# Bows and Arrows

1. Aug 25, 2005

An arrow while being shot from a bow was accelerated over a distance of 2.0 ft. If its speed at the moment it left the bow was 200 ft/sec what was the average acceleration imparted by the bow? Justify any assumptions you need to make.

Ok so I know $v_{0} = 200 \frac{ft}{sec}$. Also $t = \frac{1}{100}$ second. So would I use the equation $x = x_{0}+v_{x}_{0}t + \frac{1}{2}a_{x}t^{2}$? Or $2 = v_{x}_{0}t + \frac{1}{2}a_{x}t^{2}$ or $2 = 2 + \frac{1}{2}a_{x}(\frac{1}{100})^{2}$? I dont think this makes any sense. Maybe I need to make some assumptions?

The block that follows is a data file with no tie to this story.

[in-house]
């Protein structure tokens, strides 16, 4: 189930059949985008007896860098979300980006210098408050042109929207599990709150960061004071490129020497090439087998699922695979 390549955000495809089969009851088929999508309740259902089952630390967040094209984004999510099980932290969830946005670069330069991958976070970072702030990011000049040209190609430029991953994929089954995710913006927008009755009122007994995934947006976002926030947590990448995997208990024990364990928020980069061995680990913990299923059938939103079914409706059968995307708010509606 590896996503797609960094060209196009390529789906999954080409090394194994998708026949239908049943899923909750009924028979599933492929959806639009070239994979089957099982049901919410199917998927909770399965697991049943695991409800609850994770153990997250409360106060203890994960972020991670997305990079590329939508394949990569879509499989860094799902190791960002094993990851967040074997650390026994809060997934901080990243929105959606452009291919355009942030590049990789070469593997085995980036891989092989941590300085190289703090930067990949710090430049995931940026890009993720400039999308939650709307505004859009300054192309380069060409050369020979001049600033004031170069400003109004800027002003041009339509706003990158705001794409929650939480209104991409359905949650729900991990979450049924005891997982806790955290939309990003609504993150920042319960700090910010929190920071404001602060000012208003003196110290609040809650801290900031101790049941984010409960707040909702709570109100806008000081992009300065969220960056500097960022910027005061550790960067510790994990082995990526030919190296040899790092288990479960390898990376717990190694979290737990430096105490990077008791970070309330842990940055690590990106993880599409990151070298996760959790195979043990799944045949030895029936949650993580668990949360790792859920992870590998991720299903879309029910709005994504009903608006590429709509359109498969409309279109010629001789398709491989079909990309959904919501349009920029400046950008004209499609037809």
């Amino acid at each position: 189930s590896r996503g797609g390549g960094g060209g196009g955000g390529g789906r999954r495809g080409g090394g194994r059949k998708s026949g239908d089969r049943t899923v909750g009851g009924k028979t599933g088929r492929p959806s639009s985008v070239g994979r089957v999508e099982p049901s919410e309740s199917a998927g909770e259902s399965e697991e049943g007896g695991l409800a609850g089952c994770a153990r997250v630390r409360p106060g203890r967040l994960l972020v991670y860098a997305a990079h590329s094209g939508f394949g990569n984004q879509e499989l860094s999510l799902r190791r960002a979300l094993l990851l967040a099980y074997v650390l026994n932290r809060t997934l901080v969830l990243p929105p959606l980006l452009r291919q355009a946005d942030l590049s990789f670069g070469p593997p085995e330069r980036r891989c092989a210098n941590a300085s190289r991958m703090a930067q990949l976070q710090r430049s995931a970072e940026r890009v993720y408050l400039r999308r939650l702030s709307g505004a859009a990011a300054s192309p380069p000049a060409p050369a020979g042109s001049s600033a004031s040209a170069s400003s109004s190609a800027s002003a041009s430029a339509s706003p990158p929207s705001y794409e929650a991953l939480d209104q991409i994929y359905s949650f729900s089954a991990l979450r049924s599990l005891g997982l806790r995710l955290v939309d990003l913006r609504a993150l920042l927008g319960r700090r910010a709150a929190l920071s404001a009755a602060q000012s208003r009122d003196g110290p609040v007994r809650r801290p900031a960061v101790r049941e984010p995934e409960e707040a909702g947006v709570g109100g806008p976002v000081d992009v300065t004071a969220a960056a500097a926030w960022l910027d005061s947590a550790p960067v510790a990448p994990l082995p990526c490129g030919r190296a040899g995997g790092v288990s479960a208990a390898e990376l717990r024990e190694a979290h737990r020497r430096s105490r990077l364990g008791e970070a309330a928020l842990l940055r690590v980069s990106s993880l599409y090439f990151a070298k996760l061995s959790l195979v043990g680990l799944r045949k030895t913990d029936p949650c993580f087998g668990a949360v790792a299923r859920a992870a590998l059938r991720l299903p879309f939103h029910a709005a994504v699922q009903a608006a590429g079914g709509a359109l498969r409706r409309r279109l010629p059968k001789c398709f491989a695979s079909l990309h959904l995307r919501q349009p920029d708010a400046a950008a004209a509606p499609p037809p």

Thanks

Last edited: Aug 25, 2005
2. Aug 25, 2005

### FluxCapacitator

Average acceleration is just change in velocity over change in time. You already have everything you need, but I'll give you a hint with your assumption: What's your starting speed?

3. Aug 25, 2005

Indeed, $\overline a = \frac{v_{2}-v_{1}}{t_{2}-t_{1}} = \frac{\Delta v}{\Delta t}$. So I assume that the starting speed is 0. So we have $\frac{200}{\frac{1}{100}} = 20,000 \frac{ft}{sec^{2}}$. Is this correct?